Monday, December 10, 2012
World Economies Of the Living Dead
First, I'm sort of back. The first week after major surgery is always difficult; if you can stay conscious past noon and still accomplish something positive in the afternoon, you're far ahead of the pack. It's been about a week and a half, and I'm OK. I still get tired in the afternoon, but less and less so. The hip is healing nicely. It's still very stiff and difficult to move, but it's more like having a giant charlie horse that's about the size of two fists than a source of extreme pain. And the right hip -- which was done about 8 weeks ago -- feels like a normal hip again. Also -- thanks for the many well-wishing communications. They were all greatly appreciated.
Last week, NDD noted that the US economy was "shambling along" (see here, here, here, here and here). Unfortunately, this characterization also applies to most world economies -- most of which can be correctly characterized as economies of the living dead -- hence this week's zombie theme. Japan printed negative GDP growth for the last two quarters; the EU is in a recession, the UK has had nearly two years of shambling (despite the obviously beneficial aspects of their continued austerity program). Brazil has printed continued slowing growth with high inflation, greatly limiting their central bank's ability to effect the economy; China is in the middle of a political power change which has hampered their ability act. Australia is greatly dependent on their export relationship with China for growth, meaning that as China moves to a consumption based model, Australian growth with slow. India is mired in negative loop created by the bureaucracy from hell. The only bright spot is Latin America from Mexico to Peru, Columbia and Chile. And these economies are just not big enough to pull world growth along. (I've already provided some overarching detail in this area; see this link).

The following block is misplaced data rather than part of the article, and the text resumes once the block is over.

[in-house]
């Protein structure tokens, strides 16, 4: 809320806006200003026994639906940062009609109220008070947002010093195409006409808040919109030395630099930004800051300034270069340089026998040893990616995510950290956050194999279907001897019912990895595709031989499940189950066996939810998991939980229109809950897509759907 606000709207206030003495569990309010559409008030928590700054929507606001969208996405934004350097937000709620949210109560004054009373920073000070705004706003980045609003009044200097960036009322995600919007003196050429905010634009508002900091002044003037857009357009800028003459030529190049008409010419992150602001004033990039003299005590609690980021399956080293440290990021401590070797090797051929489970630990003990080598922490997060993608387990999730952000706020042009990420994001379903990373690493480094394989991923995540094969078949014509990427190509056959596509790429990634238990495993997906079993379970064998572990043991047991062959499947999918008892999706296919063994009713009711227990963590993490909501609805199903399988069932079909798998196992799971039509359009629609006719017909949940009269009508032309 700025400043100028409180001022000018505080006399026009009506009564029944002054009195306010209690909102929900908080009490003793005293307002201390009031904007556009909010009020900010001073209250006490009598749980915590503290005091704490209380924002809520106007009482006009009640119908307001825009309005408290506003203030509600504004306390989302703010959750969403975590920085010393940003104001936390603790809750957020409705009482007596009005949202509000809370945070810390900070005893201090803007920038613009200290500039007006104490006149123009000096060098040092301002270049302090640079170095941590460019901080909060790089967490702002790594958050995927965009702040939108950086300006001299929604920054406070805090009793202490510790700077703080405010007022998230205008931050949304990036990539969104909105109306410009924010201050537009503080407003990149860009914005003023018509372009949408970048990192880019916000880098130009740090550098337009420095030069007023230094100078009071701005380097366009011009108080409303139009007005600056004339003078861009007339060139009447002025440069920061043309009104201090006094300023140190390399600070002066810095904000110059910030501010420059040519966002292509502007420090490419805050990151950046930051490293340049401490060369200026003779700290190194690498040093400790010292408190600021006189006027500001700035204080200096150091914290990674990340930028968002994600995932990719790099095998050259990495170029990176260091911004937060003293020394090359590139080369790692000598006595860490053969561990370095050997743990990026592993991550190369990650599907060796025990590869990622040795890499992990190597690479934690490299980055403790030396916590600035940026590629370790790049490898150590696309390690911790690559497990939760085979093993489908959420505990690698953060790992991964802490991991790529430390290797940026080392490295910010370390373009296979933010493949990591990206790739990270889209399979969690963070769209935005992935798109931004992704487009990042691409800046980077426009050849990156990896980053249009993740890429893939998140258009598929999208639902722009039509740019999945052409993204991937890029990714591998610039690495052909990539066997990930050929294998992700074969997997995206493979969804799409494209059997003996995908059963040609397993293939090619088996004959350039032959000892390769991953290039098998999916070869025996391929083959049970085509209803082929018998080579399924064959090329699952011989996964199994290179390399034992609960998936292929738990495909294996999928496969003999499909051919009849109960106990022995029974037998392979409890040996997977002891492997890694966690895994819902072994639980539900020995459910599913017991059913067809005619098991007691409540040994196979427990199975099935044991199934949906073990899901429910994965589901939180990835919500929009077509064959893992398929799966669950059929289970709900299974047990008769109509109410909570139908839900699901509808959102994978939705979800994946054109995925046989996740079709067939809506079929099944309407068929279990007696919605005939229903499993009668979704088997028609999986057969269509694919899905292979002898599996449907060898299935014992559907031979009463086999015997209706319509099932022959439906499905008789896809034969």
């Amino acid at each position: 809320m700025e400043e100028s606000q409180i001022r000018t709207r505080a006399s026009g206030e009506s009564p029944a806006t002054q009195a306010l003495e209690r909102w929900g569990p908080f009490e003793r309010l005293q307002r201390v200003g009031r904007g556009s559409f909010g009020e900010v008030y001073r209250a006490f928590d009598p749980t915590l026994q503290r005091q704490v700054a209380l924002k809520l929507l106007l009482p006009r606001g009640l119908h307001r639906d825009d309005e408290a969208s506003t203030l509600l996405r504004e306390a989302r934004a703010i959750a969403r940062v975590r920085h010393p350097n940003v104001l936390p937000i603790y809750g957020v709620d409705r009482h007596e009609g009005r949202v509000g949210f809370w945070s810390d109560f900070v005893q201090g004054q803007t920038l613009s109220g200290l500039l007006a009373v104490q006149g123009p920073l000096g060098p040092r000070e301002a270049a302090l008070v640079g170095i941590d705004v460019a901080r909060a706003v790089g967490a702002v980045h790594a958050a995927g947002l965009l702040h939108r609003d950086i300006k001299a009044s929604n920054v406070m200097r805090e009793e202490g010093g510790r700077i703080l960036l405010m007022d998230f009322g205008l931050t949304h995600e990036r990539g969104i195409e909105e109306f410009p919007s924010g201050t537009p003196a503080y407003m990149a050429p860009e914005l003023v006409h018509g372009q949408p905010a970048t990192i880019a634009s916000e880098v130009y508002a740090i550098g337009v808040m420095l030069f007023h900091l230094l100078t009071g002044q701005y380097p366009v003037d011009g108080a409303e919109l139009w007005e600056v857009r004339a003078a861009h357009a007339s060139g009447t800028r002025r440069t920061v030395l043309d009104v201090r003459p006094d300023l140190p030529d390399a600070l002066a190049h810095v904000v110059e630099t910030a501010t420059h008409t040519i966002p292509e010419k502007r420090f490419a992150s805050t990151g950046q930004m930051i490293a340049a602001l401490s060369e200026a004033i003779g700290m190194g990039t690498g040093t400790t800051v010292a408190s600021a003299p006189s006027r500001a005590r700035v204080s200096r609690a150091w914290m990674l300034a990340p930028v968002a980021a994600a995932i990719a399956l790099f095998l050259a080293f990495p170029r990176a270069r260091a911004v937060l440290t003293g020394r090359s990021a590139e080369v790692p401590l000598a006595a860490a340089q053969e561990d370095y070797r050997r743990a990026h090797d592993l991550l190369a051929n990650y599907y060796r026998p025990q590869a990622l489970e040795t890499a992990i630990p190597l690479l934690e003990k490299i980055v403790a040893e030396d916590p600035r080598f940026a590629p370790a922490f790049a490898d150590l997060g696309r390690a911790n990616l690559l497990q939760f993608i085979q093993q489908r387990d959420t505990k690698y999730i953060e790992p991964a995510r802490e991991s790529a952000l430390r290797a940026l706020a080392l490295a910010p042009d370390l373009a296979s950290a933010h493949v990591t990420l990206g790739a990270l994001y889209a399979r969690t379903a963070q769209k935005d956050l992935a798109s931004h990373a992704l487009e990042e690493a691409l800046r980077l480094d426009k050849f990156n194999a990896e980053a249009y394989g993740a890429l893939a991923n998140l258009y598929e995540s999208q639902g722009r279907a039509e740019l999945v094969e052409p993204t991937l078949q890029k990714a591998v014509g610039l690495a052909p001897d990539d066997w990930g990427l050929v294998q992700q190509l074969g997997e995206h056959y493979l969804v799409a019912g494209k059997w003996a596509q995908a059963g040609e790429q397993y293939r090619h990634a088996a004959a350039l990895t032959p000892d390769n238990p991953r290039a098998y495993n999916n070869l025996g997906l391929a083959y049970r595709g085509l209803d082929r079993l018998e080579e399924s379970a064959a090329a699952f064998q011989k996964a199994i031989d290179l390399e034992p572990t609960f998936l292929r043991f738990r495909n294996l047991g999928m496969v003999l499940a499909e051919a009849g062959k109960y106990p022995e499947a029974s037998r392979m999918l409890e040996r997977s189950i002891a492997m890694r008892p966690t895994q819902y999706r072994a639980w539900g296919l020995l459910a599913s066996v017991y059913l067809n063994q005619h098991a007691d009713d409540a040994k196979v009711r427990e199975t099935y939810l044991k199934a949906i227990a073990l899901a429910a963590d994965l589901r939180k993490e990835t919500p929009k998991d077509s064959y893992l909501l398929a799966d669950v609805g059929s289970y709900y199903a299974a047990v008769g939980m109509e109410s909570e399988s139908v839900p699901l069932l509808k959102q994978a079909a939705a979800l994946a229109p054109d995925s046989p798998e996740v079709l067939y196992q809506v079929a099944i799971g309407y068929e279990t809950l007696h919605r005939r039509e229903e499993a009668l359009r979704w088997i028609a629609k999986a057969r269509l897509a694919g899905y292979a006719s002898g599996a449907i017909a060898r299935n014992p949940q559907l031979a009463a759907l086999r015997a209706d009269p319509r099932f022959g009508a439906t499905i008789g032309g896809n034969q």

The point to all the above is that as we approach the end of the year, there is no bright spot to point to, signaling that the world enters 2013 with great prospects. Instead, we'll be entering the new year on the knife's edge, where any little shock could greatly increase the ongoing EU recession or broaden the number of countries in a recession.
This week, I'll be touching on Japan, the EU, and the UK's economy to show that all is not well the world over. In fact, all is actually pretty scary the world over.
I'll start running these posts on Tuesday.